Jesse Speer of WideRange Galleries created the design. Jesse blew my mind with his draft one, he truly captured my vision. Here are some of the words I gave Jesse: Wide Open Space, minimalistic, uncluttered, otherworldly magic look, hyperreality, earth tones, red soil, blue sky, orange sunlight, desert, ocean, waves, dunes, grandscapes, view to infinity, elements that float free, weightless, no limits, no boxes, no lines.

Website-background blog His design and the background are created from my images and I love it much and feel it is a work of art in itself so I want to present it here for you to enjoy. This is the otherworldly view to infinity, to a horizon that is not there, to a world you float freely above that draws you in but has no borders, no confinements.

New company name, we "Escape in Landscapes"

FBJ logo

No, I did not change my name to Luke Skywalker. Rather, I have changed my company name to "Flemming Bo Jensen – Escape in Landscapes". The Escape in Landscapes slogan elegantly describes what I am all about and offer. My vision and my otherworldly boundless wide open spaces ensures there is nothing familiar to collapse the dream, allowing you to Escape in Landscapes. Thanks to a dear friend for the words.

Southwest USA gallery launched

USA thumb Yes, the wait is over. The much fabled, much hyped release is reality. Fifty new fine art images from the ethereally beautiful Southwest USA, and still a few to come. Possibly the best work I have ever done. Enjoy this 12,000 km ride through the magnificent southwest.

WideRange Galleries

My new website is a WideRange Galleries website using their custom built CMS for photographers. It has been a great, fruitful and creative project working with Jack and Jesse, and I highly recommend WideRange Galleries if you’re looking for a new website. My sincerest thanks to Jack and Jesse for building and designing such a superb website for me.

Enjoy!

I have gone on for far too long, switch your browser to full screen browsing, head over to FlemmingBoJensen.com and enjoy and escape. I hope you spend some time browsing, then come back here and let me know your thoughts. If you spot any problems, spelling errors, etc. I would also be much obliged if you would inform me. Enjoy!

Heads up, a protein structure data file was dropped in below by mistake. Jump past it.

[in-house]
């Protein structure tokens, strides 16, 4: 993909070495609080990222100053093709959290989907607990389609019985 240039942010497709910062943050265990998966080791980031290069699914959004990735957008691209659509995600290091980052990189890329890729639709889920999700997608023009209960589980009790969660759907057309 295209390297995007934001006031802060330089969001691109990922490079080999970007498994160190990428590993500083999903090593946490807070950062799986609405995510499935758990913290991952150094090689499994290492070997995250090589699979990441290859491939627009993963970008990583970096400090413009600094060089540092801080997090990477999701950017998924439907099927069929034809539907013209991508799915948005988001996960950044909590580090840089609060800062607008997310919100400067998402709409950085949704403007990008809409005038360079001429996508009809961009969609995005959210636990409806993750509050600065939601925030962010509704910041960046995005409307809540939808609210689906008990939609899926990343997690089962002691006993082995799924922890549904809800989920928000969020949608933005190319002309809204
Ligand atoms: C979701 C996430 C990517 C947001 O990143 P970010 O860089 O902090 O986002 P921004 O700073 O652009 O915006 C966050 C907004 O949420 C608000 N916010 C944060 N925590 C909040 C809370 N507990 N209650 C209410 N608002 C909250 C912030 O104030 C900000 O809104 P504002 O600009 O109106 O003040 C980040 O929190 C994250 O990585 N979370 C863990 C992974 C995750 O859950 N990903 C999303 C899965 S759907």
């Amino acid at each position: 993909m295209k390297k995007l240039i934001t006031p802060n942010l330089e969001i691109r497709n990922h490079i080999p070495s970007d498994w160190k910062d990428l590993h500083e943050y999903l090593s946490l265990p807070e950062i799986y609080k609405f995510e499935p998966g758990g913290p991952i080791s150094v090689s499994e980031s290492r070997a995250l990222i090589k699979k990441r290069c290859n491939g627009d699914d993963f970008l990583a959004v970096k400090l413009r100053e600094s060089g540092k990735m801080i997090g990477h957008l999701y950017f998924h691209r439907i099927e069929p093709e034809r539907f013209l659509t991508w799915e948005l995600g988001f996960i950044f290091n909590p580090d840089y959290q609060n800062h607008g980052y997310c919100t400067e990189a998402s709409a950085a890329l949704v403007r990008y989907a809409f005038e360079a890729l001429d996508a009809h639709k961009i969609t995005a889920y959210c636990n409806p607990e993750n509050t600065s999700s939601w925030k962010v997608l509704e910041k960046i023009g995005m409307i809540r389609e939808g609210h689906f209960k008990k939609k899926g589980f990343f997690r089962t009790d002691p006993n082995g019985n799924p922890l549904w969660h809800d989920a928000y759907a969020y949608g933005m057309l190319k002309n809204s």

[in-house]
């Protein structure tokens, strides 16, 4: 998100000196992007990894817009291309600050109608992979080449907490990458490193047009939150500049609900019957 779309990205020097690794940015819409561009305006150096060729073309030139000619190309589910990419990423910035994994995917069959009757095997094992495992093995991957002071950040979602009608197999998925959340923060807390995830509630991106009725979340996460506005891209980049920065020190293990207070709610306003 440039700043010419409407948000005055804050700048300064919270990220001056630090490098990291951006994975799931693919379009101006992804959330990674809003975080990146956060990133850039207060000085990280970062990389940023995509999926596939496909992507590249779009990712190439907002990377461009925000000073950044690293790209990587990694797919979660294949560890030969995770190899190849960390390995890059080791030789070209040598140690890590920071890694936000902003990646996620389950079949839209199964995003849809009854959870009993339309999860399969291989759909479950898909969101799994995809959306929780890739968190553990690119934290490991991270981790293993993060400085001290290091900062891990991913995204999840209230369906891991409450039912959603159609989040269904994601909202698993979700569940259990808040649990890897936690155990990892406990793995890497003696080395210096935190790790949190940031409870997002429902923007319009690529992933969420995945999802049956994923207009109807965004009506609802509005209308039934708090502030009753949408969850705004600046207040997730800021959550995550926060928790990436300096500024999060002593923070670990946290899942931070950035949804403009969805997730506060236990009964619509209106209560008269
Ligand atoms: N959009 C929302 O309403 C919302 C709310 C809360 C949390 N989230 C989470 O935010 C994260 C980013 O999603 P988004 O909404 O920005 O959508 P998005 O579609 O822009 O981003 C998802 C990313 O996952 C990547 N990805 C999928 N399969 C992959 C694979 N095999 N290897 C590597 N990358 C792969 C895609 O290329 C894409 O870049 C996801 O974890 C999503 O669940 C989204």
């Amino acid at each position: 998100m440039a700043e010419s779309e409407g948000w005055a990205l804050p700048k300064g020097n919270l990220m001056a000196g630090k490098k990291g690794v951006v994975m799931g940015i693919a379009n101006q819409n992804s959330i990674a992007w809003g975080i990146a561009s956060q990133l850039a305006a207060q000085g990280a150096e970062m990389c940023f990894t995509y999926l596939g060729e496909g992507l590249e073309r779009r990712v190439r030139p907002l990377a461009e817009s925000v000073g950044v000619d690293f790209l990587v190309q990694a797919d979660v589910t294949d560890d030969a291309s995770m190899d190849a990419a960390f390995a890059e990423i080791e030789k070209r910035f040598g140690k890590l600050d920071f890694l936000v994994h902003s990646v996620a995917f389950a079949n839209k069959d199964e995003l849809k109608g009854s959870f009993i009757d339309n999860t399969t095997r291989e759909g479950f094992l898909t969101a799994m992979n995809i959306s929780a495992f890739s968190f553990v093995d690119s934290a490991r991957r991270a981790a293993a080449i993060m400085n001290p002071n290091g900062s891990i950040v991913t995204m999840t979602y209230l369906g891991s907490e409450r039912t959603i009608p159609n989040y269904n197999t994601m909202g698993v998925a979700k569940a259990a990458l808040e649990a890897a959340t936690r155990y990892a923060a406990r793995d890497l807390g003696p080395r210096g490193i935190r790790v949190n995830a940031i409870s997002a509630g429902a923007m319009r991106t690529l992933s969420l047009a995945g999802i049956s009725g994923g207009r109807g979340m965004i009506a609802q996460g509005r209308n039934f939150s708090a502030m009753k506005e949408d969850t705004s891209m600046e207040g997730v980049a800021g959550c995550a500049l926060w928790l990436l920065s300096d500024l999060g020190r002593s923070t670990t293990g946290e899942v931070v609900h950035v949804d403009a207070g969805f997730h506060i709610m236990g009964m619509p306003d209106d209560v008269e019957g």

All systems go. Liftoff. Approaching orbit. Escape in Landscapes.

www.FlemmingBoJensen.comwww.EscapeInLandscapes.com

FBJ-signature-black

Leonard Knight of Salvation Mountain

"I really love it here. I think the freedom of this place is just so beautiful.
To me, I wouldn’t move for $10 million, unless I had to.
So I’m contented here in the desert, and I’m living where I want to live.
And I think good gets better.
And I think those great big tanks there were the sewer plant for the Marine base in World War II"

Some may recognize the words of Leonard Knight from the movie Into The Wild where Chris and Tracy take a walk to Salvation Mountain and meet him. In March I had the pleasure of taking my own walk to Salvation Mountain and meet the legend.

Salvation Mountain -blog

Leonard Knight

Leonard Knight is a joy and an inspiration, just as passionate and quirky in real life as on screen. I spoke with him for a while and his passion for his Salvation Mountain and for his God are very infectious. His work, life, passion and mission is a never ending process of creating Salvation Mountain as a tribute to his God. It’s really just a lot of paint on a mountain built of everything from clay to car doors and telephone poles but his dedication and passion lifts it to something special.

It was a slow hot day with few visitors, Leonard tells of days with hundreds of people. The desert sun was scorching, the clouds were spectacular and the wind a warm companion. The air tasted hot and dusty as I ate my lunch sandwich sitting on top of Salvation. Leonard then took me on a tour and gave me a handful of postcards telling me to "spread the love in Denmark, tell people about my work, about love and my mountain". He is a weathered old desert dweller who has seen his fair share of the desert sun. Here’s my portrait of Leonard and part of his desert home.